Julia Allison, former district midwife in Nottingham, past-President of the Royal College of Midwives and author of ‘Delivered At Home’, a history of district midwifery in Nottingham, will talk about the development of district midwifery and the experience of having a baby ‘on the district’.
Places for the talks are limited, so please book your tickets as soon as possible with the Box Office on 0115 8467777.
The exhibition runs from now until Sunday 15 April and is free to visit. It is open from 11 am-4 pm Monday to Friday, and 12 noon-4 pm Saturdays, Sundays and Bank Holidays (but closed Easter Sunday). It is at the Weston Gallery, DH Lawrence Pavilion, University of Nottingham.
The Centre for the History of Medicine and Disease is delighted to announce a forthcoming exhibition:
An exhibition of the history of the public images of embryos and foetuses will take place in the Holliday Building at Durham University’s Queen’s Campus in Stockton-on-Tees from Friday 7th October until Friday 9th December.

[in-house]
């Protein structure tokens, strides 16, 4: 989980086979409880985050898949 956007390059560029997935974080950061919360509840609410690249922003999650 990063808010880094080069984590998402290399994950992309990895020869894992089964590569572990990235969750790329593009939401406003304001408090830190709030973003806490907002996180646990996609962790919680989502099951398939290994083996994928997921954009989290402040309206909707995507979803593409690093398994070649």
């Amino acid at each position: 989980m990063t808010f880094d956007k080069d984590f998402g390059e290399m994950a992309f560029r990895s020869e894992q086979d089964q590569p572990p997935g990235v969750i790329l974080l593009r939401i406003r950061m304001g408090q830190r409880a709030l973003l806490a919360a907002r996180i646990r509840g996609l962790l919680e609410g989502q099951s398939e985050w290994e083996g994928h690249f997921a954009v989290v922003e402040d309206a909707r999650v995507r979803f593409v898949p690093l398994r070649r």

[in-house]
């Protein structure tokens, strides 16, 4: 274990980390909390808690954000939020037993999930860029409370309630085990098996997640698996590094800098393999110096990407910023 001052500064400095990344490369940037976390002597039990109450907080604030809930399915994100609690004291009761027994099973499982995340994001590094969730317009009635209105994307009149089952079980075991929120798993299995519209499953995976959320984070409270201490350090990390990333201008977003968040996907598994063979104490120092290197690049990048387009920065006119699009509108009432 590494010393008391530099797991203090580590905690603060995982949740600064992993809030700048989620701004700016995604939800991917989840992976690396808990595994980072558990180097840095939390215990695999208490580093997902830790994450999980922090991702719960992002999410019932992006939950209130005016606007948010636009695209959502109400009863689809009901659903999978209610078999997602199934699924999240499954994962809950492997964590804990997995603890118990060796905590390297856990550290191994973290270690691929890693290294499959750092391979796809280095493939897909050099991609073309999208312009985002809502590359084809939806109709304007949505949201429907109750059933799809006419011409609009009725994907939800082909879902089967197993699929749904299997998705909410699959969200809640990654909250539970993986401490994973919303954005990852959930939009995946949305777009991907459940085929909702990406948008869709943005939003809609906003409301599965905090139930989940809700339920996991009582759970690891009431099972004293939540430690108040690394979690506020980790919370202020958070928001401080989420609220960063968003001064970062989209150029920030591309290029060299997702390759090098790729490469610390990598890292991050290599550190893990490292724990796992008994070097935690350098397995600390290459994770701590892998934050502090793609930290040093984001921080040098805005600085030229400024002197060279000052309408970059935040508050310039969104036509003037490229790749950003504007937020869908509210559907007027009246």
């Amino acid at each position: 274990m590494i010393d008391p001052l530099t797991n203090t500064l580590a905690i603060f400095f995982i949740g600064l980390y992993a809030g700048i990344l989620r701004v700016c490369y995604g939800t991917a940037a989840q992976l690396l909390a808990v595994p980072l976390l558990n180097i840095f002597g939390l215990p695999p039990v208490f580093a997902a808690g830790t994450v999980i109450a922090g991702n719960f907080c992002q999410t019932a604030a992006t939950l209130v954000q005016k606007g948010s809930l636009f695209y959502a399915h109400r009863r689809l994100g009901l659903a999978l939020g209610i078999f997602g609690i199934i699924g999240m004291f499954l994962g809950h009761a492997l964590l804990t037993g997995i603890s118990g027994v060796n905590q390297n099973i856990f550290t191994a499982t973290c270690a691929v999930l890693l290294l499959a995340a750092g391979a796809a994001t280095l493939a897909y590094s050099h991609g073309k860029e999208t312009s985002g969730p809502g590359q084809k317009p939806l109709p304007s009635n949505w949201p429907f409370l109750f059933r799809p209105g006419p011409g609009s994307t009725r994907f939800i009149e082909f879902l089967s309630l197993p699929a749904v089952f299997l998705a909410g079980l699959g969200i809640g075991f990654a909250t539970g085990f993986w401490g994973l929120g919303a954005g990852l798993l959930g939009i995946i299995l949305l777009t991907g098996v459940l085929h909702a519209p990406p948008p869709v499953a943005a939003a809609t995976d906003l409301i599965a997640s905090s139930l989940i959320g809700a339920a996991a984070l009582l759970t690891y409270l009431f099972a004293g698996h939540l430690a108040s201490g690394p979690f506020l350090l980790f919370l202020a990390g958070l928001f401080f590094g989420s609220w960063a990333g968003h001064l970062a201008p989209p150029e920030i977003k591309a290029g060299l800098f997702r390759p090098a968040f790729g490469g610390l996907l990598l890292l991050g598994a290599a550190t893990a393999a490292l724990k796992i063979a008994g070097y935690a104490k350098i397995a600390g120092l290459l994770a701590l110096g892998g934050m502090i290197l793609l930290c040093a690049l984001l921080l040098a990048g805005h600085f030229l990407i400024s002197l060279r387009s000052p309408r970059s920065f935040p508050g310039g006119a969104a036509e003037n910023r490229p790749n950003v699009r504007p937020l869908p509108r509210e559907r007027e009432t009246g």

The Foetus Goes Public looks at how images of embryos and foetuses shape our understanding of life and reproduction. This exhibition tells the fascinating story of how the foetus moved from obscure medieval manuscripts to become a public icon in the twentieth century that, today, is available to everyone at any time through the internet.
Dr Lutz Sauerteig from the Centre for the History of Medicine and Disease will officially open the exhibition on 7th October at 1.30 pm.
The exhibition is accompanied by a series of public lectures :
Prof John McLachlan (School of Medicine and Health), ‘Imagining the Embryo’ (21 October, 12.45pm, Holliday Building, Room A011).
Dr Nadja Reissland (Department of Psychology), ‘Fetal Crying: Is the Fetal Cry Face Gestalt Associated with Prenatal Depression and Attachment?’ (11 November, 10.00 am, Wolfson Research Institute, Room F009).
Dr Sebastian Pranghofer (CHMD and Department of Philosophy), ‘Personhood Before Birth? Early Modern Images of the Unborn’ (25 November, 12.45pm, Holliday Building, Room A015/016).
Entry to the exhibition and the lectures is free.
Centre for the History of Medicine and Disease
Wolfson Research Institute, Durham University